“I asked Stephanie if she remembered it and how she felt, which I knew she did because every time we go to the hospital she says ‘no breathing tube,’” Agoratus said. “She said ‘it was terrifying that she needed it.’”
Jessica Rogers, who is a quadriplegic and has been on a ventilator several times, agrees. “It was very uncomfortable, and it’s scary because it breathes for you,” Rogers says. “Sometimes you feel like you’re ready to take another breath, but [the machine] doesn’t do it yet. You know what I mean?”
Yes, I know exactly what she means. At times, it felt like I couldn’t breathe at all. I remember trying to write that on a piece of paper so my husband could call for help when I experienced it. In fact, I had to write down everything I wanted to say because I couldn’t talk. I circled words for emphasis.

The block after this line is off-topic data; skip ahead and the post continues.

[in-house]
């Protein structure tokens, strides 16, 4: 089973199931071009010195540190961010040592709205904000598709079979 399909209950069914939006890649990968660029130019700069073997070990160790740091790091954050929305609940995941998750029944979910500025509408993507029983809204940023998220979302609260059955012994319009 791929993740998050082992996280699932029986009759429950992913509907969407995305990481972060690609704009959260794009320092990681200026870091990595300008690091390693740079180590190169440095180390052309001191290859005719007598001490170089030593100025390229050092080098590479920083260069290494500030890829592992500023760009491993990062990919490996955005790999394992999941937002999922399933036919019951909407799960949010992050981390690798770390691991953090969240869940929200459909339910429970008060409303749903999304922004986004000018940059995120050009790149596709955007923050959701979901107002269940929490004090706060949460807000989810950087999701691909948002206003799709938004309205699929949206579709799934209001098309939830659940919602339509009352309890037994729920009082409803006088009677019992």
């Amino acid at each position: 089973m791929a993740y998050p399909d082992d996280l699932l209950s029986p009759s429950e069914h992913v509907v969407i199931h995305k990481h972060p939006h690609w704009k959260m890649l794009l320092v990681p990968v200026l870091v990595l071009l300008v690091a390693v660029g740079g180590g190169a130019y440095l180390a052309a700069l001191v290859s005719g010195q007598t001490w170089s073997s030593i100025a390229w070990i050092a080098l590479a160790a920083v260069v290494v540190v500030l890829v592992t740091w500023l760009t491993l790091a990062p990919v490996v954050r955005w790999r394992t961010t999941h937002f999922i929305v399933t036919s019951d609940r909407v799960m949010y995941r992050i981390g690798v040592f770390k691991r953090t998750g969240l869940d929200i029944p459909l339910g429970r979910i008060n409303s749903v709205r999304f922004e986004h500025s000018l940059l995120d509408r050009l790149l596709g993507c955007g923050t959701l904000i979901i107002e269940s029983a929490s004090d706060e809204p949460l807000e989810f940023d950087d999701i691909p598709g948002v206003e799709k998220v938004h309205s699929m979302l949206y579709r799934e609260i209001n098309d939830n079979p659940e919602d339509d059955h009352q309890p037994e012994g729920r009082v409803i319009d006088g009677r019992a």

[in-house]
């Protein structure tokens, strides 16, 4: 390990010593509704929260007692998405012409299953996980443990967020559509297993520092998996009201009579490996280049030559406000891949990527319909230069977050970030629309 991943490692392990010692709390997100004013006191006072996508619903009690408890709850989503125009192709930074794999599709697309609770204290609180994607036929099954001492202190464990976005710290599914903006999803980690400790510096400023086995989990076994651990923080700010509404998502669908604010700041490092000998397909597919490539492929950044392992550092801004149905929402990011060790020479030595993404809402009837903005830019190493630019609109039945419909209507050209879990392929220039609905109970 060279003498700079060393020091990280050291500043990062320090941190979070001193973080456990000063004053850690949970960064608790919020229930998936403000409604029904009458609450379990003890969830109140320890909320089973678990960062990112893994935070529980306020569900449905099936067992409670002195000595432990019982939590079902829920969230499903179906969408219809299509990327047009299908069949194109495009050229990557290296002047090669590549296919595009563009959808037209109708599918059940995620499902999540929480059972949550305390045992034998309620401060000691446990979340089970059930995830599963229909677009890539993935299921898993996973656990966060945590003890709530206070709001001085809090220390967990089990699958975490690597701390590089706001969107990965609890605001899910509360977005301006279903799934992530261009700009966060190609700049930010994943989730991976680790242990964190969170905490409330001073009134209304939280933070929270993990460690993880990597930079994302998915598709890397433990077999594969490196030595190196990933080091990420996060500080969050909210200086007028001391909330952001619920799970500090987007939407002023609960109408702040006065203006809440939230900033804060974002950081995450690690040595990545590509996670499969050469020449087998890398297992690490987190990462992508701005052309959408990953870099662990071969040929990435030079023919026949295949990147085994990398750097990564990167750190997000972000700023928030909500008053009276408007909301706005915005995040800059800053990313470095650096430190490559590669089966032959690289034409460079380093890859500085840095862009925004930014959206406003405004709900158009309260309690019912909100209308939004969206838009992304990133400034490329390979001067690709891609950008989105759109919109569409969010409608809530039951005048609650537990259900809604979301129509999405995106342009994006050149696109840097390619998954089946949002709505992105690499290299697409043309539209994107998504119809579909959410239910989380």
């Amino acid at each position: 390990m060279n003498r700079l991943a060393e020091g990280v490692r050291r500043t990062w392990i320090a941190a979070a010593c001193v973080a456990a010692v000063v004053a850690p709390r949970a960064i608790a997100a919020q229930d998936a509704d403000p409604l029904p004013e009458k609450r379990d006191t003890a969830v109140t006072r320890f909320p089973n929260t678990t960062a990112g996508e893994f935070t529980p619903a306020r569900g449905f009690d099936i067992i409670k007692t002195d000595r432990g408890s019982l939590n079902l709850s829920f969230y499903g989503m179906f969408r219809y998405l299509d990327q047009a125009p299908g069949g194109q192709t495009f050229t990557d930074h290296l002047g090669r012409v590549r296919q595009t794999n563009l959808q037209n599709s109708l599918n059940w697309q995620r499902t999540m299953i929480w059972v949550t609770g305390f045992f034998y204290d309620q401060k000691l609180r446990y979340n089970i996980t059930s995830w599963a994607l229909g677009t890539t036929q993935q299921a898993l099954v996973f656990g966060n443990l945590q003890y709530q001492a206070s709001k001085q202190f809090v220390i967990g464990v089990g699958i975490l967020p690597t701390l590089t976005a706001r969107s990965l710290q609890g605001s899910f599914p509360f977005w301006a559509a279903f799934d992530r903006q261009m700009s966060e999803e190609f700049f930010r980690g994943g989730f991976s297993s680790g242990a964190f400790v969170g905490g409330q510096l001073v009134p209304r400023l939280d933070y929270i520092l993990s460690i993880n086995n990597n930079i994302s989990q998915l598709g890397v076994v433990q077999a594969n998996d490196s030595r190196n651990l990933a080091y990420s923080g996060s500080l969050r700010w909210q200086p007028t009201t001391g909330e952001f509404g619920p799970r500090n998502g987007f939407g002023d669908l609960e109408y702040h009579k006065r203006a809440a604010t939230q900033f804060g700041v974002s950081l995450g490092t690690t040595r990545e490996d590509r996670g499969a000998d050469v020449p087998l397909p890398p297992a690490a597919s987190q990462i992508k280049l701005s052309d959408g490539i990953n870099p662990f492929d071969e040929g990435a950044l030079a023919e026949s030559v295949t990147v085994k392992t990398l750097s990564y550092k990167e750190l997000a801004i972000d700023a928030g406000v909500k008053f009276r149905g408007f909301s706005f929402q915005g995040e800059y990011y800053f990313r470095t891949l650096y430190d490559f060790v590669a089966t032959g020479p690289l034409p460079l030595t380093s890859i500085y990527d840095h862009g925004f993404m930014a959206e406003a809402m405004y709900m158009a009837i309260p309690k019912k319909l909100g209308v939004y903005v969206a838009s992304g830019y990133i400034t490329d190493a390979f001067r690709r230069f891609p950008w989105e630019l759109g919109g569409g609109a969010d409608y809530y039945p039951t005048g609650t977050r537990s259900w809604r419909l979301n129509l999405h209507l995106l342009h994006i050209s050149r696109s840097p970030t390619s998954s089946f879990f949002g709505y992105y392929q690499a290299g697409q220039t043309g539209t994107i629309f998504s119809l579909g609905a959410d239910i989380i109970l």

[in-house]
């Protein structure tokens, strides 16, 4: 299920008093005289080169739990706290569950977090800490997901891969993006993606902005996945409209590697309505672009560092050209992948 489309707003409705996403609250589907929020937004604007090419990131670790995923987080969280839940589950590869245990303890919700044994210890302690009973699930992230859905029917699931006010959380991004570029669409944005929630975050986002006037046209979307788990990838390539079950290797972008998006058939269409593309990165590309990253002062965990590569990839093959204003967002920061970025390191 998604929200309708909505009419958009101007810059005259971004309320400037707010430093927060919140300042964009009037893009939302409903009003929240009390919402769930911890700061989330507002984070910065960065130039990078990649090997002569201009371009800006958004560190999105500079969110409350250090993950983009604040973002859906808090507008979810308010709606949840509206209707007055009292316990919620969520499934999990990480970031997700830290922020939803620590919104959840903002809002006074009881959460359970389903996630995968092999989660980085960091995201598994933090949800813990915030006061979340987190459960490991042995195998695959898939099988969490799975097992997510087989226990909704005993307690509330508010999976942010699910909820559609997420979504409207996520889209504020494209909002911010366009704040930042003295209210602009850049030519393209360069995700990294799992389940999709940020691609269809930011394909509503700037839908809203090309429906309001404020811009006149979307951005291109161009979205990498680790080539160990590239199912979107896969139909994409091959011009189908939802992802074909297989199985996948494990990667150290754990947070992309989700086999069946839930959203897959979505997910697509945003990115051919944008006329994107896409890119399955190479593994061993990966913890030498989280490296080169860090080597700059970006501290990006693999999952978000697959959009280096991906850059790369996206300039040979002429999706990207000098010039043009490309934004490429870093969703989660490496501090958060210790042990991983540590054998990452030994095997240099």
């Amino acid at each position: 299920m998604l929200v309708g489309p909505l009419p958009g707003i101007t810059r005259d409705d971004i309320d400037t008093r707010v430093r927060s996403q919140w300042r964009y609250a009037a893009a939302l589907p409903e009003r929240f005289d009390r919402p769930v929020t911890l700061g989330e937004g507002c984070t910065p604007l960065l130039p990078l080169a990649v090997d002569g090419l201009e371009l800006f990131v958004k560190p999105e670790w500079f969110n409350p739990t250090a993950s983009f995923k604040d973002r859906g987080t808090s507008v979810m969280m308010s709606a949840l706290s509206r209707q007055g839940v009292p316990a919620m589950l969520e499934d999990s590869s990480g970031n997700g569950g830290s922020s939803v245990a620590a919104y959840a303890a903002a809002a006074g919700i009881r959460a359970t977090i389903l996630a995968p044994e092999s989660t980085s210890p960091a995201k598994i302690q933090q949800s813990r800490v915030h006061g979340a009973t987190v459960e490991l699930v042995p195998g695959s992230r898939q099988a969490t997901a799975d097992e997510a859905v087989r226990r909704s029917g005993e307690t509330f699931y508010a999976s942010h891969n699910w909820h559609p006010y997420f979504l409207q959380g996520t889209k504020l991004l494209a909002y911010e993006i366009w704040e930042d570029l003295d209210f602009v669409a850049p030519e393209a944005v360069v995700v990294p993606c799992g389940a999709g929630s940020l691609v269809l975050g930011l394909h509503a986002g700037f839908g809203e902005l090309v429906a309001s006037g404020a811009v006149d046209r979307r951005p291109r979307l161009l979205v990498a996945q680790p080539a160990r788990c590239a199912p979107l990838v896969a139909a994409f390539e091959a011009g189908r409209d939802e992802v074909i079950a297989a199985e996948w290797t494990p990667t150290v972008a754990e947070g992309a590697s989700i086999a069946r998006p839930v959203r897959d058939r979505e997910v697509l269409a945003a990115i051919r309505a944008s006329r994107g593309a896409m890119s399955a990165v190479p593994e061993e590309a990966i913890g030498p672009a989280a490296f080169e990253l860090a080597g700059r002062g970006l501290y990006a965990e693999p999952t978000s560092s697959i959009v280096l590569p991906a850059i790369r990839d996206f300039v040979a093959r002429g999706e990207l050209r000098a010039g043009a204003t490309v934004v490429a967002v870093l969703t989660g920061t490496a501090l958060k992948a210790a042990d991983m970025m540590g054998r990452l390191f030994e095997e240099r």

There is no way to call for help and you have to hope you can reach your call button and that somebody answers it. Obviously, you can’t eat or get up. And if you are lucky to get off the ventilator, that process is awful too.
Agoratus and her daughter agree. “When they extubated her, she went into respiratory distress, coded, and they had to reintubate her [while she was] awake. I heard the code blue and just knew it was her and sure enough all the doctors piled into her room. Her regular doctors had just come upstairs and asked me how she was. I lost it [for the] first time in 15 hospitalizations — even though she had been resuscitated on several occasions. I replied, ‘Her new kidney is failing and she just coded.’ One doctor stayed with me and the other ran to her room. They had to keep her on the ventilator two more days and gradually weaned her off.”
When Agoratus asked Stephanie about when they put the tube back in, she said, “It was scary. I wanted my mom.”